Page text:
I first went on a desert trip with Musalaha 10 years ago. I was just 21. It actually wasn’t very fun. I had wanted to go, but that very week I wasn’t in the mood to meet with Israelis.

I had just had a hard time at the checkpoint; they hadn’t treated me well as a Palestinian. I was going to Ramallah with my friend and a colleague in the car, and one of the soldiers humiliated me. He was so rude, and made me get out of the car and asked “Who is that chick next to you?” I was annoyed, as she was my colleague and he was not talking about her in a nice way.

Then he saw that I wasn’t happy with the way he talked to me, so he said “Read that number plate over there.” I felt like he was insulting me. I argued with him, “Why do you want me to read it?”

I’m not a man who likes to fight, but he was being very rude to me. 

My friend was telling me just to read it, but I didn’t want to. I started to read it very slowly, and then he dropped his pen. He said, “Pick it up.” And I thought, “I’ve had enough.” When I refused, he put his gun against my head and said, “You will.” I said, “Do whatever you want. I will not pick it up.” After that, he didn’t make me pick it up, but we had to wait three hours at the checkpoint without our ID.

I wasn’t feeling like going on a trip to meet with Israelis would be good, but I’m a person who likes to face the situation. If I have fear, I want to face it. If I have a problem, I want to confront it because it will get out of control. 

I thought to myself, “Okay, I will deal with the Israelis as foreigners as I am meeting them abroad in Jordan, not as soldiers in their uniforms.” On the first day it was okay, but in the evening it got hard. We had to get into paris, each Palestinian with an Israeli, and tell one another three things about each other.

I wasn’t luck. The guy who I was with was an Israeli officer in the army. I told him that I was from Bethlehem. And I told him my story. Then it was his turn. He looked like a tough man and he told me that he knew Bethlehem well as he had been there during the second intifada. He was in my city in a tank and I thought, “Now I am sitting with him!”

After that, I don’t remember anything else about what he talked about. I just saw black. I put him in the place of each soldier I had met that week. It was hard. I felt that I didn’t like him at all.

Late that same night, I told myself that I didn’t want to leave it like that with him. I wanted to talk with him. He is the one who gave me this feeling so I have to talk to him. So I went to him and asked to talk. He’s my age. I told him how it made me feel and that I found it hard that he was in the army. He looked at me and said, “Zaire, listen. I am sorry for what my people do. I am sorry for the things that have happened to you. But also understand that people like me, I have to do things that I don’t want to do. The army forces me to do things. So imagine how difficult it is in my heart.”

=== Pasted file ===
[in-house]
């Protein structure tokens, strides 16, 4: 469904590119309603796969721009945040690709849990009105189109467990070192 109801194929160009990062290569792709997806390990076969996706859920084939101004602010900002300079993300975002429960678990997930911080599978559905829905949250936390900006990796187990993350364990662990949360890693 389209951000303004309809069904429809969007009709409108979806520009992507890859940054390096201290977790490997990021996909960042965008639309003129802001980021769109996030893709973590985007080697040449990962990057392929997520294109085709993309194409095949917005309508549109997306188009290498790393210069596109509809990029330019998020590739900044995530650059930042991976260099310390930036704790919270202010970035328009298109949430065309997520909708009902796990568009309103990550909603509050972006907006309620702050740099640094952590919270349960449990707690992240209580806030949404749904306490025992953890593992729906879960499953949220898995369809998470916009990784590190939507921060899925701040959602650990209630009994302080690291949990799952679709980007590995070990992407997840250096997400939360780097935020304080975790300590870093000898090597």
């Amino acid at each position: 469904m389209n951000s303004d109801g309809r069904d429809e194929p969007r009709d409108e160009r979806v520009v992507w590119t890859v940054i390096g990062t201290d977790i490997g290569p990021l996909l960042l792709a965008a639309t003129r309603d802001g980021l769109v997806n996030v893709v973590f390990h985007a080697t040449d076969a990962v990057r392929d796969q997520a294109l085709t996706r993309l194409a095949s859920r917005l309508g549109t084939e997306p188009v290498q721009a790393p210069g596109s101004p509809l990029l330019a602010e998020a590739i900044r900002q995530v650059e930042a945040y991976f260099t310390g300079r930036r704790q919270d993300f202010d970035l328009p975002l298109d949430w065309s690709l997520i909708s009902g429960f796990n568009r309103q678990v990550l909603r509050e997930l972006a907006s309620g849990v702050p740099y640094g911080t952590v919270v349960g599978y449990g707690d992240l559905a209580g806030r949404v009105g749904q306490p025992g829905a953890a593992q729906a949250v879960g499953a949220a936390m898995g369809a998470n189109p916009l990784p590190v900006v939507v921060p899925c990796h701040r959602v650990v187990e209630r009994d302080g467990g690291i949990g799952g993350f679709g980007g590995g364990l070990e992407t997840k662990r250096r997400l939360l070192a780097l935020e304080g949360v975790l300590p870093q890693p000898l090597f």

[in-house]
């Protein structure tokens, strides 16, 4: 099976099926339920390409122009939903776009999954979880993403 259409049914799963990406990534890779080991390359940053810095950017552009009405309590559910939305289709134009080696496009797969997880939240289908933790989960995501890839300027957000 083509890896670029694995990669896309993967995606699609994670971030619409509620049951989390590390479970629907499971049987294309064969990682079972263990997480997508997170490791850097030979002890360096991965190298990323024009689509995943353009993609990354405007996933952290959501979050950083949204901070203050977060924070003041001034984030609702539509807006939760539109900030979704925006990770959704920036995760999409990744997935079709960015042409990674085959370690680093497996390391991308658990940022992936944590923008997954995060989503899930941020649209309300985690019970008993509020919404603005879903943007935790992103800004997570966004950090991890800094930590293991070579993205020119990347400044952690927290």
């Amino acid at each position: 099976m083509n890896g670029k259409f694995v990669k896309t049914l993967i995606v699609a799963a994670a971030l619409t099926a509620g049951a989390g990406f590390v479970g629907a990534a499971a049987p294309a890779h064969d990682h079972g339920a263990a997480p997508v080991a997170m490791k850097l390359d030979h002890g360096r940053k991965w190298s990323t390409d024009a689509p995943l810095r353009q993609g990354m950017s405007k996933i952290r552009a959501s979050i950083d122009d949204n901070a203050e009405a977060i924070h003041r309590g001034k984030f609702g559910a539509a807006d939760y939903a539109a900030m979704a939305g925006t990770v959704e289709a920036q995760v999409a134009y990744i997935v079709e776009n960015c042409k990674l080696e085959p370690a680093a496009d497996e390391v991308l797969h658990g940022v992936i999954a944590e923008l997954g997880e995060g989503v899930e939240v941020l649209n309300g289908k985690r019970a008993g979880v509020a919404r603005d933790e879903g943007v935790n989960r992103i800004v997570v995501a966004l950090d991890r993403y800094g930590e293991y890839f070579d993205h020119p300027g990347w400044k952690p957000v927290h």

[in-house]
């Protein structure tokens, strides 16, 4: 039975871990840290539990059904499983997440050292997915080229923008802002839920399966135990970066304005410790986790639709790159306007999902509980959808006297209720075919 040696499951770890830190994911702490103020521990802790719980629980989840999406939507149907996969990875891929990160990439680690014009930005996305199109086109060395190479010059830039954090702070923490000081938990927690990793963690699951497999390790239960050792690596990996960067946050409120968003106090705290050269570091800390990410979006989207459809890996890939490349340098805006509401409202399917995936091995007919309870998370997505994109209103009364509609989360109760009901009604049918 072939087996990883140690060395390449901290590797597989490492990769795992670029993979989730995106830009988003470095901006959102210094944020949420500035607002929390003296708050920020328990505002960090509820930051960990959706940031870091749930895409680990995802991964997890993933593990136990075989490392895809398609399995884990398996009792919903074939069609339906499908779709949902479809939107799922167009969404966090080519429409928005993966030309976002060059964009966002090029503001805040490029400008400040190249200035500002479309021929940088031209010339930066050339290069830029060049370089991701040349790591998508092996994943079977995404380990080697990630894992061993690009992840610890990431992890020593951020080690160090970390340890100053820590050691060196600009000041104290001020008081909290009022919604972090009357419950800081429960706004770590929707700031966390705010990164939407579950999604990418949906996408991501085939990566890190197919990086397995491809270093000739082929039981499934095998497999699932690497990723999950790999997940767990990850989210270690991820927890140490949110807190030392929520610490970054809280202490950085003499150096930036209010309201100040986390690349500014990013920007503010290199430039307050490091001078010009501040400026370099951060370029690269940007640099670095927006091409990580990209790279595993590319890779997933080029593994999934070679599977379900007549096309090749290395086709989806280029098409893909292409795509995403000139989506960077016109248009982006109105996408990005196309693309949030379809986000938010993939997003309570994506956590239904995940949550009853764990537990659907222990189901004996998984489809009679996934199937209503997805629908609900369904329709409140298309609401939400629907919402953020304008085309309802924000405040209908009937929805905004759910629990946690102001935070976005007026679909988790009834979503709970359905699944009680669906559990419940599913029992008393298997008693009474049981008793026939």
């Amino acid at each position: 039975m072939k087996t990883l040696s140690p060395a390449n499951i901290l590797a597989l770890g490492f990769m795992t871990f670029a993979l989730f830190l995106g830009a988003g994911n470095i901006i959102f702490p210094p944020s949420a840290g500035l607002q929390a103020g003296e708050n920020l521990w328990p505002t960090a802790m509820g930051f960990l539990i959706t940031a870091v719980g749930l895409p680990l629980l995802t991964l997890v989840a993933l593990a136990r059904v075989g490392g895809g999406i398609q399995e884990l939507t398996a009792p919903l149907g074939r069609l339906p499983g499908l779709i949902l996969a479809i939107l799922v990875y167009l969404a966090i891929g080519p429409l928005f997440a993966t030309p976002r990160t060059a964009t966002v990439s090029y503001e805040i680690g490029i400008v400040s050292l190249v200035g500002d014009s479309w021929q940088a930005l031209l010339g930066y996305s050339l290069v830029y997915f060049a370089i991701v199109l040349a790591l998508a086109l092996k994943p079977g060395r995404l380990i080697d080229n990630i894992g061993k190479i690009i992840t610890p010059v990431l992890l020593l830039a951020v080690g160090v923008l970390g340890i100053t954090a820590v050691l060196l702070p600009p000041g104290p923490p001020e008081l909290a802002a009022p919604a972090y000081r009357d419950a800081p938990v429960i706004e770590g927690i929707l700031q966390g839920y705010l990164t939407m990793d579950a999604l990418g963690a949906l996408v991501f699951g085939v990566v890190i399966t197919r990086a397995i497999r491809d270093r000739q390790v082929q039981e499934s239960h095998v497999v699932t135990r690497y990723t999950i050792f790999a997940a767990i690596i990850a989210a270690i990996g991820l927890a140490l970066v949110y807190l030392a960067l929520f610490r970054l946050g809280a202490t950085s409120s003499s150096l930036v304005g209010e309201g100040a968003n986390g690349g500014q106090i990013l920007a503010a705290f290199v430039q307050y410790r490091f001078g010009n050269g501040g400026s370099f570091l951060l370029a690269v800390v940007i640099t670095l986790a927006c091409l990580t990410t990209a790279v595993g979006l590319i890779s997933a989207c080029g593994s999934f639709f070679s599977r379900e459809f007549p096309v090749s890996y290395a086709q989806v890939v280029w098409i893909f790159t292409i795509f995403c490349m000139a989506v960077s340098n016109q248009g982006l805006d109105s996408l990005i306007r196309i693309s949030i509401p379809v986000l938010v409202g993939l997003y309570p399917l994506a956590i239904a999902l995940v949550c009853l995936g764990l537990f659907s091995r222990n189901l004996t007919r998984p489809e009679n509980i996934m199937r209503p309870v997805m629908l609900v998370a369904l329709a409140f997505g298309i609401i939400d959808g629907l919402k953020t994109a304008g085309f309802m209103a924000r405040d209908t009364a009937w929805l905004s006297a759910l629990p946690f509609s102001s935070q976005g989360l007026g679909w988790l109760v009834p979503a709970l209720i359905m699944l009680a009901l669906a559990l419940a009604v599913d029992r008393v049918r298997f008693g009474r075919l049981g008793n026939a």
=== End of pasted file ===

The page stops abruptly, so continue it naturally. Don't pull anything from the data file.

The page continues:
I felt his pain too. I realized that not all soldiers are bad; they are doing their jobs.

We prayed together, and on the last day, I shared my story. I was happy that I could influence people. 

I’ve been away with Musalaha often since then. It has helped me so much as we learn the history of the other side, about their government and their political system, too. They don’t know about our system either, so it is really good. We learn to think and talk about the on-going political situation.

Because of Musalaha, I don’t forget about reconciliation. However long the conflict continues, we need to carry on meeting with each other. We need to influence the next generation.

I now have the Israeli friends who are very kind to me. We call each other up and see how we are both doing. It was very hard last summer as my Israeli friend was fighting in Gaza. We kept in conflict throughout the violence. 

We need to be kind to each other. It takes time, but I believe in it. We are in one family. We believe in one God. It is important to sit together as one family. Musalaha brings us together. If I was to go on my own, I would be scared, but when there are more of us, it’s much easier.

*Zaire’s name has been changed for confidentiality reasons.